“Nuclear Submarines in South Asia: New Risks and Dangers”
Article by M.V. Ramana,
Simons Chair in Disarmament, Global and Human Security
and Director of the Liu Institute for Global Issues
School for Public Policy and Global Affairs
The University of British Columbia
Zia Mian and A.H. Nayyar,
Program on Science and Global Security
Woodrow Wilson School of Public and International Affairs
Published by the Journal of Peace and Nuclear Disarmament
June 11, 2019
ABSTRACT: The South Asian nuclear race is moving to sea, with India’s government announcing that it has successfully put nuclear weapons at sea, and evidence suggesting that Pakistan is preparing to do so. This article traces India’s decision to deploy nuclear-powered submarines, some armed with nuclear weapons, and the debate in Pakistan on the utility of nuclear-armed submarines and the possible acquisition of nuclear powered submarines. The article then reviews the global history of submarine accidents, especially those where nuclear-powered submarines were involved, and looks in particular at the consequences of a potential naval reactor accident where radioactivity might be released into the environment. Such naval reactor accidents constitute a major but unappreciated challenge associated with the deployment of nuclear submarines in addition to new pathways for escalation to nuclear war that are more widely recognized.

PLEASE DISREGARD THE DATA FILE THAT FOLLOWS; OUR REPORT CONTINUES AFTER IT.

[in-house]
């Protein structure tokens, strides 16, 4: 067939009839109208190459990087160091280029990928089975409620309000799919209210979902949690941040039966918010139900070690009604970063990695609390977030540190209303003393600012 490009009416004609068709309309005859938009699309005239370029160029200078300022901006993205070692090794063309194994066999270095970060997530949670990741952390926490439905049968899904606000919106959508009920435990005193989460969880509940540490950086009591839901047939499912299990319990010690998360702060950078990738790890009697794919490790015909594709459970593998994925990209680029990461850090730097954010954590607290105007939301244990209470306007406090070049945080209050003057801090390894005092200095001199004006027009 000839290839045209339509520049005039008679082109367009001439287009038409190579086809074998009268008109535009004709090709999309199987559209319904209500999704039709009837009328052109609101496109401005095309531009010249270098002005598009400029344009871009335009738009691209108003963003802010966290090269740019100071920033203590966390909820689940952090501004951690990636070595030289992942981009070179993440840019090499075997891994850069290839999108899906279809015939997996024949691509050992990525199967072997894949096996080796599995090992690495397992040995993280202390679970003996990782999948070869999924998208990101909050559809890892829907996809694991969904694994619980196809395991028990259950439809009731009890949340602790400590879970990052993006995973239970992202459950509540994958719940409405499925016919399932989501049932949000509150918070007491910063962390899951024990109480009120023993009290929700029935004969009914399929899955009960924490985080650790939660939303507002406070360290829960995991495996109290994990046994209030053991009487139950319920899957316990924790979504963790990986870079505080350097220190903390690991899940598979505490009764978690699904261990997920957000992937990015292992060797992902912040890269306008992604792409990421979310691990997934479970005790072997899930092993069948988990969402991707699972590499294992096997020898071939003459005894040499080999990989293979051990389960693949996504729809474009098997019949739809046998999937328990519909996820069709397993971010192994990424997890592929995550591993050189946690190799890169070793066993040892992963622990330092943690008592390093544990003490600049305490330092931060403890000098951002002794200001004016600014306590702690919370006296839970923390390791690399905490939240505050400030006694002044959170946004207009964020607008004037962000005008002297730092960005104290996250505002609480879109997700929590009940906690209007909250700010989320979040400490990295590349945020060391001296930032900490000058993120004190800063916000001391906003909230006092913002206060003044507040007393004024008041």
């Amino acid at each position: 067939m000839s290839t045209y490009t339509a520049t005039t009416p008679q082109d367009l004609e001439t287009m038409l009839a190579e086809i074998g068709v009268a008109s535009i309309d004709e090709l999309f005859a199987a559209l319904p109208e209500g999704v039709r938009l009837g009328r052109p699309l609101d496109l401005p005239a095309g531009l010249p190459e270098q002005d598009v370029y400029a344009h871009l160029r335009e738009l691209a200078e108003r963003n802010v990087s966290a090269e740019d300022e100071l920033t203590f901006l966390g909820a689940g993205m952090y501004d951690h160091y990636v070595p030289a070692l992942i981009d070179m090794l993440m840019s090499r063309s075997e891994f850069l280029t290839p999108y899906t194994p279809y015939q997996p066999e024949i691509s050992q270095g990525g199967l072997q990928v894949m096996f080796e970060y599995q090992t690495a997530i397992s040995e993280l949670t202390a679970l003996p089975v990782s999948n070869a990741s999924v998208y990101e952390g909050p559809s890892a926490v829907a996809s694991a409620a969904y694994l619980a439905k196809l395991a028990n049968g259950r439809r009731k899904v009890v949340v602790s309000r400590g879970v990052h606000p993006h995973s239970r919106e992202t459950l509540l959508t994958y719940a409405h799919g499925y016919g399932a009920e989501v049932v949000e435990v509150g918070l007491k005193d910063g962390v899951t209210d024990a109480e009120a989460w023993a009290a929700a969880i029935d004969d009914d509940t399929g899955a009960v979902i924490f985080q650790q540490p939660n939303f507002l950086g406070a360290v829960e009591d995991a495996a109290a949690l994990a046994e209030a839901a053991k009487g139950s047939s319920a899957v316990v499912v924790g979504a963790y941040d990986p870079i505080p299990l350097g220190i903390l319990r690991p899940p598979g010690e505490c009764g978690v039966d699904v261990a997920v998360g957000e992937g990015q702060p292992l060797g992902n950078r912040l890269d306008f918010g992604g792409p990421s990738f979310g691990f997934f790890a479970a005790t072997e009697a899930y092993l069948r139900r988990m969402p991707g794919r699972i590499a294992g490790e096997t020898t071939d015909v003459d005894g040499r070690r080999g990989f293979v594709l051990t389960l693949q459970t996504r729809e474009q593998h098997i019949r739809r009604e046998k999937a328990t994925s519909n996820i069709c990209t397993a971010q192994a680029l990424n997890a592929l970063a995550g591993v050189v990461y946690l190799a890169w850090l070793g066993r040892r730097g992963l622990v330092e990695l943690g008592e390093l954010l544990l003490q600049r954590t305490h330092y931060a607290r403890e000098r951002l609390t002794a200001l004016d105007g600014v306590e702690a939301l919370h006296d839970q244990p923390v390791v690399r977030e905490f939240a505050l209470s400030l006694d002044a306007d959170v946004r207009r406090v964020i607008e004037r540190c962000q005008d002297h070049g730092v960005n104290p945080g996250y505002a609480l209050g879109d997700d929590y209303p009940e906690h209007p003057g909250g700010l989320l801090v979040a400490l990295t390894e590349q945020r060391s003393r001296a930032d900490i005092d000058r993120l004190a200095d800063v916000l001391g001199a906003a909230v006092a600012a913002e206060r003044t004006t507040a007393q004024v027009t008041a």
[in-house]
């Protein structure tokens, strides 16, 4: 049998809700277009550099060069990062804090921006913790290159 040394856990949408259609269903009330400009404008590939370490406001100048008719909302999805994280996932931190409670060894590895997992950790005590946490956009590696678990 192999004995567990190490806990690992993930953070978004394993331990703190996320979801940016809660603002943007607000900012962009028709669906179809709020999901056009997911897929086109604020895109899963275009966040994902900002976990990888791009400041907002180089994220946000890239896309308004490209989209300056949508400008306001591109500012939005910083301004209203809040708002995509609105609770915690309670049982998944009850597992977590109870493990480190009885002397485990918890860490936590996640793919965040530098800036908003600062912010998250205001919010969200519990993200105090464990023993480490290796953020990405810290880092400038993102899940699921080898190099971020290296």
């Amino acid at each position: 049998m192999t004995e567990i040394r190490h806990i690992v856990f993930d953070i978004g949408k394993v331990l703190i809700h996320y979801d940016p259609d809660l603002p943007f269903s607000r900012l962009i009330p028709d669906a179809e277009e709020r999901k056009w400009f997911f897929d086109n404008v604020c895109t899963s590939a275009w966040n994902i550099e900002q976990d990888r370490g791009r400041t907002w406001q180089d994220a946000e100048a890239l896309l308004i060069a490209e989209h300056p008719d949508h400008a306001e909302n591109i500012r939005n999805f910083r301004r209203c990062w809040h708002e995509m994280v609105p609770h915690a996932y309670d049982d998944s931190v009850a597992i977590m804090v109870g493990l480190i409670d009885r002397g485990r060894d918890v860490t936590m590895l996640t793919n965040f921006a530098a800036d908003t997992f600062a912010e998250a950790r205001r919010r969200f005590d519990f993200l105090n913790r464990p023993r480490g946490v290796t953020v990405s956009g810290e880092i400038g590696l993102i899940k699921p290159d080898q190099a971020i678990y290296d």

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Professor M.V. Ramana, Ph.D. is the Simons Chair in Disarmament, Global and Human Security and Director of the Liu Institute for Global Issues at the School for Public Policy and Global Affairs, The University of British Columbia.